Inductee Hall of Fame 2022
Red Brindle bitch, Whelped March 1972, (Black Tuesday – Fair Starlet), Owners – Syd and Mona Gangell, Trainer Syd Gangell (West Moonah)
The lightly raced and injury-prone sprinter Mona’s Beauty enters the Hall of Fame as a different type to most inductees. Though highly talented elsewhere, she was so freaky at the T.C.A., she drew serious comparisons with the incomparable queen of Hobart, Ophir Doll.
Sydney Alfred Gangell was born in Hobart on 12 September 1926. From a poor family, he was raised at Forcett, 33 kilometres east of Hobart. He only started school at seven, and left after Grade 6, working to help keep the family. He lived in and around Hobart for most of his life, working initially full-time for the Hydro, but was a waterside worker on the Hobart docks for most of his working life.
Syd married Mona Gillie on 25 August 1951, and they had two children, Glen (deceased) and Raeleen. His initial introduction to greyhounds was through a friend, Karlene Richards who raced the longtails. Like so many in our sport, his interest became an addiction, and Syd Gangell remained involved as a backyard owner, trainer and breeder for most of his life. Syd had reasonable success, especially in the 1960s. He raced the 17-time winner Lucky Rookie for most of his career and had an extra smart fawn bitch whelped in May 1966 called Fair Starlet. Upon retirement, Syd mated her with the imperious Benjamin John, which produced Terry Dickenson’s classy Chrysler Lad and Syd’s own handy chaser Raelene’s Pride.
Fair Starlet’s second litter was whelped in March 1972, to Tasmania’s star sire Black Tuesday, and here Syd Gangell struck the jackpot. It gave rise to Glamour Spot, an extra smart white and black dog raced by Syd’s great mate Bobby Bryant. But the two standouts were ones kept by the Gangells. A white and brindle bitch called Starlet Girl was probably the second-best dog Syd Gangell ever raced. She made top grade as both a sprinter and a stayer and was such a genuine chaser. Her sister was the champion red brindle bitch Mona’s Beauty.
Syd Gangell realized very early on that “Princess” as she was to be known, had exceptional talent. It prompted the astonishing move of starting her career in a heat of the Hobart Mini Maiden on 25 April 1973. Extraordinary indeed, because she was only 13 months old, too young to be allowedto compete by today’s regulations. Mona’s Beauty actually ran a most creditable 4th at that debut, and after further trial experience, she was produced again some 52 days later in a Juvenile at the T.C.A. Now 15 months old, she was heavily supported from 10/1 into 2/1. Exiting box 2, she led throughout to beat Tiberon by 3 lengths in a smart 30 seconds neat. What was an amazing love affair between dog and track, was launched that night.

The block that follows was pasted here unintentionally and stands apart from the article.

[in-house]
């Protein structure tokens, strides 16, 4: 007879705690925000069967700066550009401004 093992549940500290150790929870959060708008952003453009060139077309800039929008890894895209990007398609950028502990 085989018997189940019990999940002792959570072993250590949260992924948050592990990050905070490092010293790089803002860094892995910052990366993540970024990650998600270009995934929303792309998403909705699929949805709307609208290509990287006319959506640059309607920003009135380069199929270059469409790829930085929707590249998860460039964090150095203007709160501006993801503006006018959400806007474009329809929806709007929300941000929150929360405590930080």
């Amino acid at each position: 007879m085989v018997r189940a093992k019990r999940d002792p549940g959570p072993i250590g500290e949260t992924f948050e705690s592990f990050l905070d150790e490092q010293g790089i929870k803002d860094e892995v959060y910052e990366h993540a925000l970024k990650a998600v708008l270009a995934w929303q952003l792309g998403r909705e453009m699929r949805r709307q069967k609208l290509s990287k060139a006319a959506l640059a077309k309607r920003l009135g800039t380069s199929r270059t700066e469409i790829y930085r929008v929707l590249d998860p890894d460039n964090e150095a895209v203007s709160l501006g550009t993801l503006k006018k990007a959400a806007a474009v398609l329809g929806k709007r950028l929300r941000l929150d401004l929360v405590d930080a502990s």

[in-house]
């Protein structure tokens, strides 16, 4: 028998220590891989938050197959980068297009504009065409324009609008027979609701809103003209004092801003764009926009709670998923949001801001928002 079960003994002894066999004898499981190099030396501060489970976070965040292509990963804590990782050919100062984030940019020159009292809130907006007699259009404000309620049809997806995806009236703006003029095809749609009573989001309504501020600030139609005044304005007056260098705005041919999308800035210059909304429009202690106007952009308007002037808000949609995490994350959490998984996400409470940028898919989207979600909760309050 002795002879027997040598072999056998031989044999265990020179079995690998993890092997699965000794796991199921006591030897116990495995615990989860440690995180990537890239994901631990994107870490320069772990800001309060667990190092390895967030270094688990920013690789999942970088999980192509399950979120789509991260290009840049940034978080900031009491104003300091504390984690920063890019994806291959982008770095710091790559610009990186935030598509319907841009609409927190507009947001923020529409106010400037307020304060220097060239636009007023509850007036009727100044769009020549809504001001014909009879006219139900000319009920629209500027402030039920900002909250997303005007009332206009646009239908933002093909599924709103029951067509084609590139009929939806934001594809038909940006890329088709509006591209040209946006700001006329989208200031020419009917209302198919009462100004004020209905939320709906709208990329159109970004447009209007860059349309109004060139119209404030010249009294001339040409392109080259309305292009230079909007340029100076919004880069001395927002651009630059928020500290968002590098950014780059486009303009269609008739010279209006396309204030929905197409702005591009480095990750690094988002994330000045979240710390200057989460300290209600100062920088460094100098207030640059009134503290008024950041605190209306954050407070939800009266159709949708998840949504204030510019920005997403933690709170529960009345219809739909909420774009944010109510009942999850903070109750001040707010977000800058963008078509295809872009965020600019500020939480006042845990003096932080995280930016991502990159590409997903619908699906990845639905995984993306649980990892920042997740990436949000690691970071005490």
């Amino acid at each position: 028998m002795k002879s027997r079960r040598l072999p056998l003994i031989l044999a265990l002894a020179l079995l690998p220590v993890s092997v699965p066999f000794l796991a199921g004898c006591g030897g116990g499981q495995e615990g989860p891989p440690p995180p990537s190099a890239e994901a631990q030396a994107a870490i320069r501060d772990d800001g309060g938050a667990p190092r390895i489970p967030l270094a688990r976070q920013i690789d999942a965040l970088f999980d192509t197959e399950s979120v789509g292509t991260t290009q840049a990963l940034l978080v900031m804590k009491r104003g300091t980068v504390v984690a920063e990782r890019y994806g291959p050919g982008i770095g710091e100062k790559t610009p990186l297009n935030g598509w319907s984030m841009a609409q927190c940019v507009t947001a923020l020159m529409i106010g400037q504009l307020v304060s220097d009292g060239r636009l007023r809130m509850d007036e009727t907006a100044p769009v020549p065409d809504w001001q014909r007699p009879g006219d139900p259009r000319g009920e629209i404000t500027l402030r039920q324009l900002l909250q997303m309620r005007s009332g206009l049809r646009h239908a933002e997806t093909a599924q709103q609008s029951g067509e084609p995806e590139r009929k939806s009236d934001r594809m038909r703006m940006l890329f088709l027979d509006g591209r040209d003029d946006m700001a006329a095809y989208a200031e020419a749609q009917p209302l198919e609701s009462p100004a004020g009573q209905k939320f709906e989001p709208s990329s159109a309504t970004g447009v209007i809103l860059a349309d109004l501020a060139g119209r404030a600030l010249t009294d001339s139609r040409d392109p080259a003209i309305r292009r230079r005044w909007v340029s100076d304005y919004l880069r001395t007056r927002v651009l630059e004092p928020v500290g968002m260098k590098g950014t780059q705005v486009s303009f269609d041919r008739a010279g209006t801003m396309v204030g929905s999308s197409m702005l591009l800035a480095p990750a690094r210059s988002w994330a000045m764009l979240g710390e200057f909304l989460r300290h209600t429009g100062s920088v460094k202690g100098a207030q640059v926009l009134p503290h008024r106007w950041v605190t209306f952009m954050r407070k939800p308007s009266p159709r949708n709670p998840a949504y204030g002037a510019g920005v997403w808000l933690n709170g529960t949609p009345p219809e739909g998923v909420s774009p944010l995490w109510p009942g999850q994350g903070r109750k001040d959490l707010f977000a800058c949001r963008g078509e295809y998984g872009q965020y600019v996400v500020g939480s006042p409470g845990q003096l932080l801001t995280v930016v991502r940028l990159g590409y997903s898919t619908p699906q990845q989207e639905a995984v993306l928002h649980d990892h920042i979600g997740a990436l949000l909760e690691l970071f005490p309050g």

Forty days later, Mona’s Beauty backed up in a Hobart Grade 4 (no Grade 5’s back then), and from the red box, she repeated the previous effort, leading throughout in the same 30 seconds. This time, she was a 6/4 on favourite. Syd Gangell then ventured to White City for a crack at the Mick Sturges Memorial. She ran 2nd to Reg Ivory’s “champion to be” Sally’s Jim in her Heat, then beat Tetten Hall in the Semi, before a creditable 3rd to Sally’s Jim in the Final. Back to Hobart for start 7, Mona’s Beauty, despite her youth and inexperience, fronted up in a 680-metre Juvenile. It mattered little as she destroyed the opposition by 5 lengths, at odds on, in a useful 41.4 seconds.
Syd Gangell was an optimistic fellow, but many doubted his judgement indeed, when 25 days later, and at only start 8, he took on all comers in a Heat of the prestigious Tasmanian Gold Cup. Despite all, she went to the boxes a 4/7 favourite and cruised home 11 lengths clear of Sharpaulon in a brilliant 29.6. Just 3 days later, she again started odds on to win her Semi-Final in another smart 29.8. On 3 November 1973, Mona’s Beauty fronted up in one of the greatest finals ever staged at the T.C.A. From box one, she led all the way to complete the “Cinderella story”, running 29.7 This 1973 Tasmanian Gold Cup victory saw her beat Hall of Famer Mountain Rock by ¾ length, with another 3/4 length to Leo Burnett’s 1973 Hobart Thousand champion Sue’s A Credit in third. After 10 starts Mona’s Beaty was now 6 from 6 at the T.C.A. and had the greyhound world in raptures.
On 17 November, “Princess” made it a perfect seven at Hobart in the State Heat of the N.S.W. St. Leger. She led initially before class chaser Jangalay ran past her mid-race. She fought back bravely to nail him in a photo finish, running 29.8. This gave her passage to the Semi-Finals of the N.S.W. Classic feature at Wentworth Park. Before her journey, she made it 8 from 8 at Hobart with a 6-length Grade 3 win over Brindle Remount.
Despite starting a 9/4 second favourite the N.S.W. St. Leger Semi proved too tough, and she wound up 5th to Pal’s Dream. In a backup “Wenty” run a week later, she struck trouble early and finished 8th.
Back to friendlier shores, but no less easy company, Syd set the “Southern Belle” (as christened in the media) for the 1974 Hobart Thousand. The great chasers came from near and far for the famous race, but expectations were still sky-high for Mona’s Beauty. On 19 January 1974, she started 2/1 and proved superior in her 2 ½ length Heat win over the highly versatile Cormiston Flash. However, she would need to considerably better her 30.0-second win to progress further. No problem. One week later, when every Semi Final looked like a Final, Mona’s Beauty sensationally posted her 10th win from 10 T.C.A. starts in her 2 ¼ length victory over Sudden Venture.